777 7th Ave (51st St)
City: New York, NY
Phone: (212) 582-1310
Fax: (212) 582-8117
Hours: Mon – Thurs, 5:30pm – 11pm Friday & Saturday, 5:30pm – 11:30pm Sunday, closed
Site: Visit the restaurant site
Chef: Marco Canora
Area: West 50s
Entree Price: $25-30
In the classic musical Gypsy, Stephen Sondheim wrote “You Gotta Have a Gimmick,” and nearly 50 years later, the lyric applies for more aptly to restaurants than strippers. Even, as it turns out, to upscale business-centric restaurants like Insieme, which recently moved into the Michelangelo Hotel.
The “gimmick” is that chef/owner Marco Canora – who has earned a flock of fans downtown for his cooking at Hearth – and chef de cuisine Edward Higgins have devised side-by-side menus, one focusing on traditional Italian cooking and the other allowing the chefs to showcase more contemporary flair. The attentive and knowledgeable servers urge you to mix and match -- after all, Insieme means together in Italian --but my friend Patricia and I allowed our culinary desires to overtake my journalistic obligation, with the result that we stuck almost exclusively to the traditional side of the menu. As far as I can tell, we made the right decision.
What our genial waiter didn’t point out -- until I asked – was that all of the selections from the six-course mix-and-match tasting menu are available a la carte. He also didn’t let us know that two sets of amuse bouche, including a superb egg drop soup, would precede the main event. Still, three courses here won’t leave you unbearably full. And that’s an added bonus, since if you’re dining a deux, you’ll be relegated to the wall of tightly-spaced tables lined up against the wall. Next time, I’ll drag some friends along in order to get one of the attractive, partially partitioned, and definitely roomier banquettes.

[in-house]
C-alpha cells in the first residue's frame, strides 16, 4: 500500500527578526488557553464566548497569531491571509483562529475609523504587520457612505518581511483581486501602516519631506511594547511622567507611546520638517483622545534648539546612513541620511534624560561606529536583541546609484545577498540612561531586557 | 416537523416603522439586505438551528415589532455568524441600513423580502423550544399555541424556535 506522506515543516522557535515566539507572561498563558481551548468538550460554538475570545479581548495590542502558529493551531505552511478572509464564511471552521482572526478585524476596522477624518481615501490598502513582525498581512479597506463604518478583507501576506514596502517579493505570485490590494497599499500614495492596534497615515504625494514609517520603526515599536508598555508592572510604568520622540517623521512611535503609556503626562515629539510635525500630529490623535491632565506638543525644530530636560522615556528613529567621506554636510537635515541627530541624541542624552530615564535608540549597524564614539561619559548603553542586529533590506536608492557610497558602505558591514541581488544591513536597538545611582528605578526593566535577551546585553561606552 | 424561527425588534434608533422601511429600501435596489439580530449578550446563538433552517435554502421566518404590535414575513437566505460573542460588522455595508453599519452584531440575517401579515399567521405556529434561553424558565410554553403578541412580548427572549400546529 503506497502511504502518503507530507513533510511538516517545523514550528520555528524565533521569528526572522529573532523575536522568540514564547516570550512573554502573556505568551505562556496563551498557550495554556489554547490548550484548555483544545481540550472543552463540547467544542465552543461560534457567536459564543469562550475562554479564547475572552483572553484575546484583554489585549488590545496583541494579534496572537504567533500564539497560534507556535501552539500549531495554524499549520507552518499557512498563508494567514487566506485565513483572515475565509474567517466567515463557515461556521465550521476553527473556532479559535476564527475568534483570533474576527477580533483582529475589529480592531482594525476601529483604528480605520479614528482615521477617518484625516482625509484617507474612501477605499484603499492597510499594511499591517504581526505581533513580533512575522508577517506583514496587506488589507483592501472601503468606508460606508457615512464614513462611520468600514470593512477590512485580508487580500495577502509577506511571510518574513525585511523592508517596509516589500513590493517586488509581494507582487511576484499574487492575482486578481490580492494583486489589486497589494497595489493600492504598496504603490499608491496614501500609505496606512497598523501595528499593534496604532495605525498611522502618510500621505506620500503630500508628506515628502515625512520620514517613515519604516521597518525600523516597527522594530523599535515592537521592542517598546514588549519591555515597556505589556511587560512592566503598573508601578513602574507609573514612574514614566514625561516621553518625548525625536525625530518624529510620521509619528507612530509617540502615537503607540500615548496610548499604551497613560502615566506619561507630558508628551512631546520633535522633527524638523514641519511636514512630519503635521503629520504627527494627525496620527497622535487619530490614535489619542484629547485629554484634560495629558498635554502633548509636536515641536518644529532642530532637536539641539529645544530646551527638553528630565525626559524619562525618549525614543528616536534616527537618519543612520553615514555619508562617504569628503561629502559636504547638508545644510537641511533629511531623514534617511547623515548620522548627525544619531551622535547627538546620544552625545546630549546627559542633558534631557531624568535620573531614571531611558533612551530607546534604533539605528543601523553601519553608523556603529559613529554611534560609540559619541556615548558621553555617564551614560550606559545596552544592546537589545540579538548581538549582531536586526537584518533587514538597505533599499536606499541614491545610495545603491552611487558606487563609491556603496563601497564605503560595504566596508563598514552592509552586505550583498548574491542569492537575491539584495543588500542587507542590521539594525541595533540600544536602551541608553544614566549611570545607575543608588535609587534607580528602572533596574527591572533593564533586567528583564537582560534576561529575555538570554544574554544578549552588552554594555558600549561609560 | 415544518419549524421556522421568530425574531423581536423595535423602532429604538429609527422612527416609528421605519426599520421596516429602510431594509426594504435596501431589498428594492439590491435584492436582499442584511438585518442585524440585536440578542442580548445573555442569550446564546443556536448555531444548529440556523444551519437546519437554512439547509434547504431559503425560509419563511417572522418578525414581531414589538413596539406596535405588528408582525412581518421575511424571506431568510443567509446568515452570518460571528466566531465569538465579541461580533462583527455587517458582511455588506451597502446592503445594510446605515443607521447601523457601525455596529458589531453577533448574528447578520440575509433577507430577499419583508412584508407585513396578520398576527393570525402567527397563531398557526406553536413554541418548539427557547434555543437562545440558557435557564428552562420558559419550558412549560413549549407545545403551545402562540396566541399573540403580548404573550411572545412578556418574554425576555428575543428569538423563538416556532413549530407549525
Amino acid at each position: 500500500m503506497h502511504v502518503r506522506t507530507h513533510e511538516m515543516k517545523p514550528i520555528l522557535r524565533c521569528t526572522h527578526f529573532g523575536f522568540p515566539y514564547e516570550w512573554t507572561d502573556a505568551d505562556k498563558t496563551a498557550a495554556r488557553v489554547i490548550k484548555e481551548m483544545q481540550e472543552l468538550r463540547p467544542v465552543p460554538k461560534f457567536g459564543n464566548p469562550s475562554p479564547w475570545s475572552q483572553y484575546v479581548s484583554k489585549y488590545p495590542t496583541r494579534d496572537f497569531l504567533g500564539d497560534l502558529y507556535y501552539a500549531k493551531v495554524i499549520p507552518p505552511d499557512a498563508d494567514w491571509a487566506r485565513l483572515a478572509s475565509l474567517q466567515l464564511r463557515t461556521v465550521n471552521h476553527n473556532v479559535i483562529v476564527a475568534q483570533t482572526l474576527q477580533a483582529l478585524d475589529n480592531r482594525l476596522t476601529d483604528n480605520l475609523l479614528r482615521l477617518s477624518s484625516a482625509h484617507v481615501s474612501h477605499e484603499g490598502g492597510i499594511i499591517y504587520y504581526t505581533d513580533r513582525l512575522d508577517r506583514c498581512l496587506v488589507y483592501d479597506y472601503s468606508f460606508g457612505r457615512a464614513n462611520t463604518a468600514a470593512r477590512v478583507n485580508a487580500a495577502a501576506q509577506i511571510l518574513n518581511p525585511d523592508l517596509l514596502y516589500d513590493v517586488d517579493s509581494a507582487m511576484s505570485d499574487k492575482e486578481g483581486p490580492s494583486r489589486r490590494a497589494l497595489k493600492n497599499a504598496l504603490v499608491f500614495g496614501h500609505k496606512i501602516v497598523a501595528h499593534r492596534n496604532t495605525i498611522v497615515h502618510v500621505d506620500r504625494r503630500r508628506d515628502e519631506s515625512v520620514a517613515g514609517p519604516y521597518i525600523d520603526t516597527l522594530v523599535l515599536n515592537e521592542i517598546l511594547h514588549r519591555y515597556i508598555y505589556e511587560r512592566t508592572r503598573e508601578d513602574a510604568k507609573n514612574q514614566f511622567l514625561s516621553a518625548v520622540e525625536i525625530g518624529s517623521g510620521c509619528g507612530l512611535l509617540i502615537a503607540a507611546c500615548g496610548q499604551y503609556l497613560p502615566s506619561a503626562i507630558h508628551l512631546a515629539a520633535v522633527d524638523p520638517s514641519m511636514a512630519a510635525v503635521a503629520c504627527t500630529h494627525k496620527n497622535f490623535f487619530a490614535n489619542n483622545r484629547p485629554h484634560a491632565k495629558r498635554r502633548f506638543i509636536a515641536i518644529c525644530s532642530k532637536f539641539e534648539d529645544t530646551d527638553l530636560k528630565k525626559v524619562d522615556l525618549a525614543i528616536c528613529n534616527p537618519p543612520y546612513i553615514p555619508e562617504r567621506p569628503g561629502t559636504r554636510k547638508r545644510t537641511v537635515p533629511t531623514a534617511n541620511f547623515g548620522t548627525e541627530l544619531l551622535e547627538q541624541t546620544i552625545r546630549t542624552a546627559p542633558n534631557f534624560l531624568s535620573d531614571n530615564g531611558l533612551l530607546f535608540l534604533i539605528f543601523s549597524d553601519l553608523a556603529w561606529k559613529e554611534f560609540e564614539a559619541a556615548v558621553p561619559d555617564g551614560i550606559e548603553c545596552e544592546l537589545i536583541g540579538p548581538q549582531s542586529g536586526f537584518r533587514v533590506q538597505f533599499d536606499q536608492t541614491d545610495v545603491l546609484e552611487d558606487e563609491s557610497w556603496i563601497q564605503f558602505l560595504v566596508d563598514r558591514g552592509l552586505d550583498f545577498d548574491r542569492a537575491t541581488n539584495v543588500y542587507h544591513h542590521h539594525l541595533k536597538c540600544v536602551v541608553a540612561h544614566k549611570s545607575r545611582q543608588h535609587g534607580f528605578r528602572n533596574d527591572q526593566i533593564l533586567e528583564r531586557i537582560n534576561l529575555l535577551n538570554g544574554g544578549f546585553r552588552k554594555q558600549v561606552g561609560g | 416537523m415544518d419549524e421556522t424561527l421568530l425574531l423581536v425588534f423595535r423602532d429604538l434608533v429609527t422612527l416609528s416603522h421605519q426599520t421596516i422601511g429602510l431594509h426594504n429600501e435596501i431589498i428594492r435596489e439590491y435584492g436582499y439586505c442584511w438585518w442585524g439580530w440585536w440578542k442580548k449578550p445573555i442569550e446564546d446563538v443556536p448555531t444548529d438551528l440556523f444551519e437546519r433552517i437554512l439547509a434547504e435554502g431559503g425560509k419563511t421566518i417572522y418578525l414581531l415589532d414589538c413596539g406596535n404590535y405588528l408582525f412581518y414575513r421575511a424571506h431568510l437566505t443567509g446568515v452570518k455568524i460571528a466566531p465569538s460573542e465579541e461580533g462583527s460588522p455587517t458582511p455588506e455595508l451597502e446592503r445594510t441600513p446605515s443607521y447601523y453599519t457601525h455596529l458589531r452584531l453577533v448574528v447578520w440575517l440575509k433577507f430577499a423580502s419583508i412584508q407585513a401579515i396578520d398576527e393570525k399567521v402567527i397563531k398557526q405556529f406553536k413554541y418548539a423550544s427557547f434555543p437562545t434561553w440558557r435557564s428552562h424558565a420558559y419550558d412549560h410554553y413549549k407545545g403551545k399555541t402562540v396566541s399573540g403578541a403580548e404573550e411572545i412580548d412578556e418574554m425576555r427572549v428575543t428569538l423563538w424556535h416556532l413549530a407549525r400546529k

No matter where you sit, though, you’re likely to see plenty of the lasagne verdi Bolognese, which has become the house’s signature dish. Available in both starter and entrée portions, the lasagna consists of delicate spinach noodles layered with just the right amount of cheese and béchamel and topped with a slightly overcooked veal-and-beef ragu. A far lighter and even more delicious pasta option, chosen from the tasting menu, are ethereal potato ravioli in a barely-there sauce accompanied by fava beans, fennel, pecorino, and mint.
Patricia raved about her loin of pork, which arrived bathed in a pool of olive oil with sage, beans, and garlic, but I found it overly salty. No matter, I was thrilled with my gorgeously roasted duck breast, served over perfectly braised greens and napped in a zesty orange sauce (another tasting menu item). We were told that the bass “saltimbocca” was the most popular entrée on the menu, and we’re tempted to come back and give it a whirl.
Another visit would also allow us another chance at the many enticing dessert offerings. Not that we’re complaining one bite – I mean one bit – about the decadent “gianduja bar,” a generous slab of chocolate-hazelnut mousse perched atop a crunchy pistachio base, or fluffy-as-can-be, hot-from-the-oven cream-filled bomboloni (aka yeast donuts). Thankfully, they only served me a pair or I might still be at Insieme chowing down instead of writing this review.
Review By: Brian Scott Lipton